It’s not just businesses that must adapt to the new normal. “The crisis also changes consumers – and hence the products and services they value,” Meyer told European CEO. “For example, consumers may less appreciate cruise-ship holidays or mega entertainment events because of new risk awareness. On the other hand, consumers are learning during the crisis to appreciate services delivered online – such as entertainment or education – and the conveniences of online shopping delivered to their doorstep. Some of this will persist in the long run.”
Times of crisis have spurred huge organisational change throughout history. During the Second World War, Unilever’s multinational corporate structure was broken up, meaning its businesses had to work more independently and hone in on the needs of local markets. In the following decades, Unilever continued to operate as a federation of businesses with high levels of autonomy.
Crises can also lead to deep economic change; Vonyó points out that the war economy had a profound, long-lasting impact on European industry. “The two main areas where European firms and governments faced a steep learning curve,” he told European CEO, “were mass production and planning. American mass-production methods and management practices were widely known and admired by leading European firms. Fordism and Taylorism were not alien, but their practice expanded rapidly in the context of war mobilisation, where suddenly everyone became quite a bit more American: material, capital and scale intensive production methods were adopted to enhance output per worker.”
At the same time, Vonyó argues, the war encouraged western governments to intervene more in their own economies: “With the exception of the Soviet Union, every warring economy remained fundamentally market-based but each developed an increasingly important command-economy element.
There was euphoria all over Europe about economic planning after 1945, not just because of the success of the USSR in defeating Nazi Germany but more so because of each government’s own experience with steering economic activity. US economic historian Barry Eichengreen labelled the prevailing western economic model in the postwar era ‘coordinated capitalism’, which did not restrict the freedom of property and enterprise but intervened in finance, investment, wage settlements and international economic relations.”
The coronavirus pandemic could sow the seeds for a new economic model
The coronavirus pandemic could sow the seeds for a new economic model. In April, US billionaire Leon Cooperman said of the crisis: “Capitalism as we know it will likely be changed forever.” It is impossible to know the extent to which Cooperman is correct, but it’s true that the pandemic has rekindled debates around deglobalisation, bailing out large businesses and the benefits of universal basic income.
The new normal
Meyer believes that some firms could change for the better as a result of lockdown. “Some of the new best practices that firms develop during the crisis will eventually be more efficient than established practices,” he told European CEO.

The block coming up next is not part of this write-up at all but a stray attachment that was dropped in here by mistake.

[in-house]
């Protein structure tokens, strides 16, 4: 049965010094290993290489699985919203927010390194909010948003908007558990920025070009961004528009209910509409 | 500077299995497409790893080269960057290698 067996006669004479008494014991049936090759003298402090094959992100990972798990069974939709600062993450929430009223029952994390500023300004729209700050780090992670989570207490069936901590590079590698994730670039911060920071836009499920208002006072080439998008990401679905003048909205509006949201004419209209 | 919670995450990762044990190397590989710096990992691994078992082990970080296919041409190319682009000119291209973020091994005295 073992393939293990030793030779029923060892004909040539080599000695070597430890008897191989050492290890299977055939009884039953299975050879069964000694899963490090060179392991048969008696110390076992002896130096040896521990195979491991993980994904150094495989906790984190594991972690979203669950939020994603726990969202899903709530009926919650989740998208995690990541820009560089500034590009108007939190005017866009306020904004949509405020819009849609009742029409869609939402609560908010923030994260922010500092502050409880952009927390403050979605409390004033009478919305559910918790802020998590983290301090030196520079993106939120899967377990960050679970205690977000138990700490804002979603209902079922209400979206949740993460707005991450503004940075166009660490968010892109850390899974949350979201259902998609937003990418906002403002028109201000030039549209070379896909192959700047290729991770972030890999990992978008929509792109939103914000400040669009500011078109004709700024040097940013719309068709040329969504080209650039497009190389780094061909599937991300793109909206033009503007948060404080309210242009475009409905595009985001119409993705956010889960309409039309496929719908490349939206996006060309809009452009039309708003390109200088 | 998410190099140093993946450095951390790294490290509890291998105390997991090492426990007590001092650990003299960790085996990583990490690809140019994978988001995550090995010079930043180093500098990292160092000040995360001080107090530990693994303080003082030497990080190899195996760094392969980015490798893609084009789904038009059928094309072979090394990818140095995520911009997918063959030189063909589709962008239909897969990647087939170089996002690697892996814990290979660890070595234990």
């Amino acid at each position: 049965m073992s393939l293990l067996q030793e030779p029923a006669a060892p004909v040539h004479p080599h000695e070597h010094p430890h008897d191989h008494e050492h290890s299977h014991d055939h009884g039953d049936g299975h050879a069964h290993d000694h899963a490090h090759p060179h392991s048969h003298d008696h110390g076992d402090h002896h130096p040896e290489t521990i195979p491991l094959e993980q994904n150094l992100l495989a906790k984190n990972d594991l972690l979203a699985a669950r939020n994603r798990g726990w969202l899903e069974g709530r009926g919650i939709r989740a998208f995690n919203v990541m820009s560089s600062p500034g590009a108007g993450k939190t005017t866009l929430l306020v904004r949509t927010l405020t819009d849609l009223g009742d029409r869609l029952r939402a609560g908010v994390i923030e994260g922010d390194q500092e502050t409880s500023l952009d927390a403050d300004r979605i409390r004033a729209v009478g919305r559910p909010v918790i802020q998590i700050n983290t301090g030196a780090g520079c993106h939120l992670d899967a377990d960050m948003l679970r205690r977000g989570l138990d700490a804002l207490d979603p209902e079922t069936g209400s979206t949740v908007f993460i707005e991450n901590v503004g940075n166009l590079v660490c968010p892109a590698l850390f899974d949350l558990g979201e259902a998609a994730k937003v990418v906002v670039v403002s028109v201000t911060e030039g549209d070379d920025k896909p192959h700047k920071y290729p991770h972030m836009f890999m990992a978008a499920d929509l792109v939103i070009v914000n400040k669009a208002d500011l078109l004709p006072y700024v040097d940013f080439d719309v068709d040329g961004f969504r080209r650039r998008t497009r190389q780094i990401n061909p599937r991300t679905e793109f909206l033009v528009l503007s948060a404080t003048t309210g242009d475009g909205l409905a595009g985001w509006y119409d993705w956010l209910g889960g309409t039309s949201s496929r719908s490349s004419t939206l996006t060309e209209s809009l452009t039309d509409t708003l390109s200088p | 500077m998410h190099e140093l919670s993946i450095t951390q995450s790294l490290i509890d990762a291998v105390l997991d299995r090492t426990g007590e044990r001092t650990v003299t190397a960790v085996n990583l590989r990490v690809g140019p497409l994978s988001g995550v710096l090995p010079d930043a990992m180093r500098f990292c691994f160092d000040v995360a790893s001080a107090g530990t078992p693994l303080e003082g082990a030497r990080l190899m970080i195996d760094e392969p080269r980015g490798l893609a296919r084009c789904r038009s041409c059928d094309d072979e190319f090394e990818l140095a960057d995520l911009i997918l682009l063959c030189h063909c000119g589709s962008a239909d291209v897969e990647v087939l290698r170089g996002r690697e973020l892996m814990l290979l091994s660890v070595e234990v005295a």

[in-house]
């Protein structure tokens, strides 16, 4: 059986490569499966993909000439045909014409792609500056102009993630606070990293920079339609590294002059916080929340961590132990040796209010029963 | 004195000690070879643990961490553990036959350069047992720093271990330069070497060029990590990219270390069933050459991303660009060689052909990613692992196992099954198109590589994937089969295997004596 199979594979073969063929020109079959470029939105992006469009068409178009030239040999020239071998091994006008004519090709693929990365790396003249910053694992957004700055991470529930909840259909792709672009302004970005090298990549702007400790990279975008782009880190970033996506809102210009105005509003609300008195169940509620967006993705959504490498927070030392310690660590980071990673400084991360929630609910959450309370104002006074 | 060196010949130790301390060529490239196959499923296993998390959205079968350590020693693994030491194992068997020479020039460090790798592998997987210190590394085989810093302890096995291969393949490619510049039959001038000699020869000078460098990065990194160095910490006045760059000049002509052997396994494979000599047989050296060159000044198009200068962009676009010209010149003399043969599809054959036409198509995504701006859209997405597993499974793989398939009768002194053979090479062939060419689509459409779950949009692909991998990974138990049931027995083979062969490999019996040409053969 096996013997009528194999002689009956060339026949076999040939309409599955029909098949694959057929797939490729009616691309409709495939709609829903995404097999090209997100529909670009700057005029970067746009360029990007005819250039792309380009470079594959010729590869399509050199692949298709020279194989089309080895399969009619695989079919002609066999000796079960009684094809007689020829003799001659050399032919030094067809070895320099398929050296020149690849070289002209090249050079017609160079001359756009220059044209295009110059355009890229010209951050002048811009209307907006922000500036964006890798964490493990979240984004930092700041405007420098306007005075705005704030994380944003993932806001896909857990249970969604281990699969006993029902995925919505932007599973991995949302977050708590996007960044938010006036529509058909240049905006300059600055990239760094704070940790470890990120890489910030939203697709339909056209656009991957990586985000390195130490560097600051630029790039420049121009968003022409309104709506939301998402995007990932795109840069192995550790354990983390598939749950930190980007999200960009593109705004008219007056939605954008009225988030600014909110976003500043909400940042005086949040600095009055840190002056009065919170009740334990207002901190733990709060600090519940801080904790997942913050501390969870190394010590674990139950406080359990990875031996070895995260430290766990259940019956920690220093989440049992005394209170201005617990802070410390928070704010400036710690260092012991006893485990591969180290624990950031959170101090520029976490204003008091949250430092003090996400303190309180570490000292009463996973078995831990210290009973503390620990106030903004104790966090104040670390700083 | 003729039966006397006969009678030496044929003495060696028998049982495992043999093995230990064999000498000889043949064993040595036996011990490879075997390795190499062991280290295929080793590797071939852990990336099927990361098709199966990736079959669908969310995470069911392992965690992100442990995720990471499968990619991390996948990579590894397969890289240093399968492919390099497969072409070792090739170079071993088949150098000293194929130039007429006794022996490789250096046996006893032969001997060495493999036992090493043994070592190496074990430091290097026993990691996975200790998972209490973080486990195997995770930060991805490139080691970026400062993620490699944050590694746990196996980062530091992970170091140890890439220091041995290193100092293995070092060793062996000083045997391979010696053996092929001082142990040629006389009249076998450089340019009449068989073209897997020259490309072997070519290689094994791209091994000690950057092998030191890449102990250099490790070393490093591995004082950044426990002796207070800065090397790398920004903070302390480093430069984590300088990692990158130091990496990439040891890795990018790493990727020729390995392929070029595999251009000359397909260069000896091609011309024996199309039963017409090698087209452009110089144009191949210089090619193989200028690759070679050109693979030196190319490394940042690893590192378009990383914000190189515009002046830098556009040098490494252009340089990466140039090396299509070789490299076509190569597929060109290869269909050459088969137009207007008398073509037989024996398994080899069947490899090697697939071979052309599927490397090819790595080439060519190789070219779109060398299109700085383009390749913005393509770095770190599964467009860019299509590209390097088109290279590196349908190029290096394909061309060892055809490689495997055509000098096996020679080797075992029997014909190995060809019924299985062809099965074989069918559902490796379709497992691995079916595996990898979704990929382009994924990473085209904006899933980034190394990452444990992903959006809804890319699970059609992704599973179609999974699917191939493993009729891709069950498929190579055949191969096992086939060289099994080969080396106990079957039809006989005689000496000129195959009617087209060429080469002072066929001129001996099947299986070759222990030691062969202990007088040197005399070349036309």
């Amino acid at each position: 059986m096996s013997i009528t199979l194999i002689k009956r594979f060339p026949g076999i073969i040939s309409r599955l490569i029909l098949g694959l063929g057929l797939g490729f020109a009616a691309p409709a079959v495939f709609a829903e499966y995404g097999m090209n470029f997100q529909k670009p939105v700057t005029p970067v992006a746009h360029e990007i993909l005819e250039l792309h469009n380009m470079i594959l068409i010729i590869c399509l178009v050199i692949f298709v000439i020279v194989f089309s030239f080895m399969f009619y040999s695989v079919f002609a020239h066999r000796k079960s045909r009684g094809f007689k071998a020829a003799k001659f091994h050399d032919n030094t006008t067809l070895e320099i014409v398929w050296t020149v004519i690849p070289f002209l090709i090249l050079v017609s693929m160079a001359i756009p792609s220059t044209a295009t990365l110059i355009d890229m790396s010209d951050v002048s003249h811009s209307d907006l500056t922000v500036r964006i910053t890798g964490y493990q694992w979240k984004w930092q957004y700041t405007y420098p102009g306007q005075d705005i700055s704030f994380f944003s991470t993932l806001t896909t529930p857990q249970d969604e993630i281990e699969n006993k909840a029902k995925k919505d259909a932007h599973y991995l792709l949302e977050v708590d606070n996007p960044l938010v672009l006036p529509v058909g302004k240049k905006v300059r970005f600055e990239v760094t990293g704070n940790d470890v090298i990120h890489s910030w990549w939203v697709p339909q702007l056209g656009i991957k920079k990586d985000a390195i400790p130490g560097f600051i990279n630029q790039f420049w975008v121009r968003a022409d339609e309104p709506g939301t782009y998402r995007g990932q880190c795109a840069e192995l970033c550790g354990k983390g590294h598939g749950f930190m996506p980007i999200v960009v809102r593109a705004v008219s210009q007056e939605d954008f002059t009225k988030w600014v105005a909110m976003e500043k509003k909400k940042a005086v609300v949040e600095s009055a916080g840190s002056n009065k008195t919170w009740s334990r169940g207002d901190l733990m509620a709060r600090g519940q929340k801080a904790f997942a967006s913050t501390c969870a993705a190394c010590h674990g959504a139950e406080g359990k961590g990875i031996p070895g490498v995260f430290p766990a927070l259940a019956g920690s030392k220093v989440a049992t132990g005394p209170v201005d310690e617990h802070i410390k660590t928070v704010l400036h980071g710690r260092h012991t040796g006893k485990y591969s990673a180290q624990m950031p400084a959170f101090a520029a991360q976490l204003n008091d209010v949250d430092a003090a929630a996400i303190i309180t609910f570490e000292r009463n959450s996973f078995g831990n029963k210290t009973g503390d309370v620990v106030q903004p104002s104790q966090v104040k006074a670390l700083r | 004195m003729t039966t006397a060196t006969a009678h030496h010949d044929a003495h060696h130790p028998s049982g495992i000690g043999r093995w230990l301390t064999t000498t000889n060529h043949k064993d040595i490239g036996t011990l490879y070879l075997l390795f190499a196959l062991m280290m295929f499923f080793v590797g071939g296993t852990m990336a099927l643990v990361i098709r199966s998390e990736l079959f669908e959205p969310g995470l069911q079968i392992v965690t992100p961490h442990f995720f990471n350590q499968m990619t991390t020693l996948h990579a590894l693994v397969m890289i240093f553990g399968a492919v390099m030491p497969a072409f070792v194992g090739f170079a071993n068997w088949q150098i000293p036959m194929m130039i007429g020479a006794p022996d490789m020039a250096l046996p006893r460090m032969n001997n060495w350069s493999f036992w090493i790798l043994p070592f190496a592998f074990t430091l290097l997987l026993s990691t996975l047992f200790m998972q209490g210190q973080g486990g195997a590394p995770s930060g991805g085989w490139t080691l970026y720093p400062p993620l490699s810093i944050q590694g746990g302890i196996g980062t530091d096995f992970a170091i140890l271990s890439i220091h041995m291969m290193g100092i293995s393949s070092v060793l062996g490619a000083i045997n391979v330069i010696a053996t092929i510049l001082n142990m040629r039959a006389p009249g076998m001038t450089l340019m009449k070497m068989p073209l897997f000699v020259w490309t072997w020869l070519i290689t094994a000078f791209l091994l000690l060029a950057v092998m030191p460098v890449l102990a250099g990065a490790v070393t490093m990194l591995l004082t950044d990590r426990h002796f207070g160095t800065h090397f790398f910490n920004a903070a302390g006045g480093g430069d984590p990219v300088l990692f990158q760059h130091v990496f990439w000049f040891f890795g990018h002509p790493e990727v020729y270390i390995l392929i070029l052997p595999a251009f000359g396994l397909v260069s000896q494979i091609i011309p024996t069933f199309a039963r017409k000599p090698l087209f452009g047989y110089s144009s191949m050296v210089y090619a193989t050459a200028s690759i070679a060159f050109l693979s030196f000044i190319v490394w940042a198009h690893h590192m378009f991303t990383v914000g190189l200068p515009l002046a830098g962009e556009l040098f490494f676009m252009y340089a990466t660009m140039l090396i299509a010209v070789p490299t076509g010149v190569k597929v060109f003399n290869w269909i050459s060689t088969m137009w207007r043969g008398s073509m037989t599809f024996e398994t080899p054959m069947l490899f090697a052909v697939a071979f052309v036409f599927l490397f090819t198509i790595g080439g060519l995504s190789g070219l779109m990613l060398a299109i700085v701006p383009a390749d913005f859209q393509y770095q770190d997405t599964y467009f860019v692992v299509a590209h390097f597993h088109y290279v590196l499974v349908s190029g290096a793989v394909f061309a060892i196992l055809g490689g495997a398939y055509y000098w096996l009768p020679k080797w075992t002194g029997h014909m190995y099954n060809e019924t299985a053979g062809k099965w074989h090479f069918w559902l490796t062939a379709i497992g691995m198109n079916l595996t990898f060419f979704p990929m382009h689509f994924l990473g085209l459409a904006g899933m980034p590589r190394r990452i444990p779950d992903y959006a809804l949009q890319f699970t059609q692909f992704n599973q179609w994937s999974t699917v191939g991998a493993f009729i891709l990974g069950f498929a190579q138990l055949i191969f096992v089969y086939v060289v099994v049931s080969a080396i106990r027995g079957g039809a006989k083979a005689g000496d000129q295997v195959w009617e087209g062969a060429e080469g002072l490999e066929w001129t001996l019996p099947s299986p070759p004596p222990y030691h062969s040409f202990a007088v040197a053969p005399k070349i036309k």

“For example, I would expect many business trips to be replaced by video conferences. Some businesses will discover that staff working from home [and] integrating family and work life will be advantageous for them – though not for all. I would also love to think that society becomes more accepting that people have families – and next time a child joins their dad in a BBC interview, nobody will raise an eyebrow. But perhaps that is too optimistic.”
Despite the colossal challenges that lie ahead for companies, innovation in the private sphere is likely to bloom. Ultimately, this will be the key to defeating the virus. For the first time, Apple and Google have partnered up to develop software that alerts users if they come in contact with someone infected with the virus, while biopharmaceutical leader Takeda is harnessing its industry expertise to develop a plasma-based treatment that could treat coronavirus patients.
Coronavirus will have a profound impact on the way we live and work. Businesses may rethink their value chains, having realised how dependent they are on China. In April 2019, the Business Roundtable redefined the purpose of corporations, stressing the importance of serving all stakeholders, including employees and communities. In the time of coronavirus, this is exactly the model that businesses must adopt to stay afloat. Coronavirus is also forcing us to confront the huge social importance of essential workers, especially compared to their small market value.
Vonyó pointed out that the Second World War inflicted a deeper wound on economies and led to a far greater loss of life than the coronavirus crisis is likely to. “Remember, the war lasted five years and incinerated 60 million souls. In the current pandemic, the worst may be over in a few months, with economies back on track within a few years,” he said. “The economic consequences will not last nearly as long as after 1945.” But, as with war, coronavirus’ impact on business and society will be felt long after the crisis has ended.